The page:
After an initial burst of interest in mobile ‘location’ services, the hubris died down a little. However, there has been renewed interest in location, once again, as technology has made some strides to catch up with the expectations of the marketing research industry.
Location is seen as a piece of the puzzle within the ‘Path-to-Purchase’ process to help understand how consumers react within the store and what might impact them at the point of sale. Simply, where do they finally make the purchase?
Marry this information with behavioural data and you have a powerful analysis of how a consumer goes from interest through research to final purchase.
How do consumers react to location services?
A recent chart produced by Statista indicates users are slow to use location services. There are those that use Maps; however, there are few that use other apps to help access the abundance of information available through location services.
Where does that leave us?
At the moment, the industry as a whole has three ways of accessing location information of users:
- Respondent goes about their normal routines, is logged into a survey app, once they pass through a set up GEO-FENCE then a survey is displayed to the respondent
- Respondent is logged into their survey app which captures various places that they visit, after a few hours the location information is checked to see if the respondent entered any of the GEO-FENCES available. If yes, then a survey is displayed to the respondent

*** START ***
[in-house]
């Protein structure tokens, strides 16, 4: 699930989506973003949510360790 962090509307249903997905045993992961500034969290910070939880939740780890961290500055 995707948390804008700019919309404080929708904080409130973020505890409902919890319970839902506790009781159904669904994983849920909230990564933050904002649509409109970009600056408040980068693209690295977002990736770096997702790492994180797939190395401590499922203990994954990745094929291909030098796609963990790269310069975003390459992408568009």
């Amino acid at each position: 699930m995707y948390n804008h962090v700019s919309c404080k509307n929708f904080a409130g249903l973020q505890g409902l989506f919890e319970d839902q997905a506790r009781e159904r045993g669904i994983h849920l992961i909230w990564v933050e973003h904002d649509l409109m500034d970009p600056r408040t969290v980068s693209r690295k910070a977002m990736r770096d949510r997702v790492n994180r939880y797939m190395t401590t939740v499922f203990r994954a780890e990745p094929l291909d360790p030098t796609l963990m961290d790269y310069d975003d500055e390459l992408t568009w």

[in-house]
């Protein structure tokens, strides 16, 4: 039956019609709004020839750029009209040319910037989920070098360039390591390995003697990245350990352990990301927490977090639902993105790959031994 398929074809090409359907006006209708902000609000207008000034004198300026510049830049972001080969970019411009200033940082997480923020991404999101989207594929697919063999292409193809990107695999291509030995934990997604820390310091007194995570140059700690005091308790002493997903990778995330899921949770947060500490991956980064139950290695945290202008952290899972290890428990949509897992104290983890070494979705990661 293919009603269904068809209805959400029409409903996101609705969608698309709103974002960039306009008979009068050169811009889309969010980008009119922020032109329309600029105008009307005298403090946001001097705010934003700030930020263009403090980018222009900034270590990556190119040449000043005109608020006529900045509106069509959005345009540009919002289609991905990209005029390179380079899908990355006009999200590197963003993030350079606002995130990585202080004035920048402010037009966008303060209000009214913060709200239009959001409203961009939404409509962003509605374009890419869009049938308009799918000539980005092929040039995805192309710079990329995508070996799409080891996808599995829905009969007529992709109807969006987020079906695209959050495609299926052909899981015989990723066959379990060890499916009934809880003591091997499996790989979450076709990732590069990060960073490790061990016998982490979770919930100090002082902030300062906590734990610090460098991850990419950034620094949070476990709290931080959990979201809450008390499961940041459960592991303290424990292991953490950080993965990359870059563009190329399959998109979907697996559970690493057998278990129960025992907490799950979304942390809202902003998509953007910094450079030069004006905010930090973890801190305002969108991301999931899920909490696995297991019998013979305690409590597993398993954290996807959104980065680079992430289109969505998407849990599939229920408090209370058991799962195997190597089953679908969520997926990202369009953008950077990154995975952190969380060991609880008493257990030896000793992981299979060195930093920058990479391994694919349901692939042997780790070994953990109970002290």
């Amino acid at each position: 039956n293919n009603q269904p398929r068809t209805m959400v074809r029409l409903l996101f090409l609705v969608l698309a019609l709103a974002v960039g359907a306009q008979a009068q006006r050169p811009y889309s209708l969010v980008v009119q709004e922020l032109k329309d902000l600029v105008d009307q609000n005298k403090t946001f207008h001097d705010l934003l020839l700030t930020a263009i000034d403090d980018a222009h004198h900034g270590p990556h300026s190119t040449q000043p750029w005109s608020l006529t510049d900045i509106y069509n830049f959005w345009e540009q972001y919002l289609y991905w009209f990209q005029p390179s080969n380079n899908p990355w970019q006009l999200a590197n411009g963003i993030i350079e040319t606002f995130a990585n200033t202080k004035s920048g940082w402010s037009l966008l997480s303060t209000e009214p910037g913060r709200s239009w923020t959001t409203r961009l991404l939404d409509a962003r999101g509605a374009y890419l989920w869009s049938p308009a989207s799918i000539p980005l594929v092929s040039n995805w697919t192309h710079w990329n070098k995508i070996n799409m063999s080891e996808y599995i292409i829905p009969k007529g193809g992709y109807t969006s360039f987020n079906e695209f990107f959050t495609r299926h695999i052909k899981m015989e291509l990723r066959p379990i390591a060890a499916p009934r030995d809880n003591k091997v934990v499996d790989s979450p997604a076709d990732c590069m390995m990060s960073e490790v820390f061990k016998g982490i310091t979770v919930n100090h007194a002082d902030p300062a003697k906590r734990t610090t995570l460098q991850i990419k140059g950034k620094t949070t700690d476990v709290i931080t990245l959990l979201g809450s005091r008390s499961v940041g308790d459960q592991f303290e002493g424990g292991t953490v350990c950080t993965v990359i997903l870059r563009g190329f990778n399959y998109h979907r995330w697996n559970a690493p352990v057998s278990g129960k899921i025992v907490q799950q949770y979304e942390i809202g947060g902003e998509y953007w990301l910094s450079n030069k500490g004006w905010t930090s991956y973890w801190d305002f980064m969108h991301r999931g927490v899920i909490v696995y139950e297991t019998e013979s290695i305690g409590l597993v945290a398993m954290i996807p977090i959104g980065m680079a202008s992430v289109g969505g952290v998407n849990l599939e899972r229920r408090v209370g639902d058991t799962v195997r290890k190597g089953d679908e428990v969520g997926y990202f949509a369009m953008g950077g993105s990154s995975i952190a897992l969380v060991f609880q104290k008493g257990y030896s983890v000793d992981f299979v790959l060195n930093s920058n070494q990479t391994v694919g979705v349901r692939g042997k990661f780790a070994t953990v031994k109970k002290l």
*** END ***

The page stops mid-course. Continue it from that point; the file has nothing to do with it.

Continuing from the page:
- App will tell a respondent to go to a certain type of store (i.e., supermarket, chemist, etc.). Once there the survey app will validate their location and then serve up a survey based on their location
All of these have different benefits and success criteria – they can be used in different scenarios. Triggering seems to be the way most people think about using location services for research, but we have seen that getting respondents to do this type of survey is very difficult and we have seen problems reaching our intended audience. Privacy and unfamiliarity with the approach are the most common causes for lack of response. As always, we need to keep the respondent in mind.
The new interaction methods, post-validation and mission, can help us reach more people but we still struggle to reach enough and there are still privacy and security concerns to address. From a respondents’ point of view, they are still struggling to engage with the process and thus it makes location a stuttering service.
*Based on 2000 UK MySurvey Panel respondents – August 2015
As previously seen, the feeling of being ‘tracked’ and being interrupted are still high on the list for respondents on why they might like to do this. Privacy also rears its head as well. For location to work we need the respondent to be willing. With limited respondents available, we need to make sure that each new experience is positive, so we don’t alienate them.
Location is exciting. Although it is not new, there is still potential if we can get the respondents to be interested. The value that location can add not only to our surveys but also the information gained will be highly valuable to our clients. The way to make the most of location is:
- To allay the fears of our respondents
- Potentially use one of the other methods (i.e., mission)
- Think small and gain some experience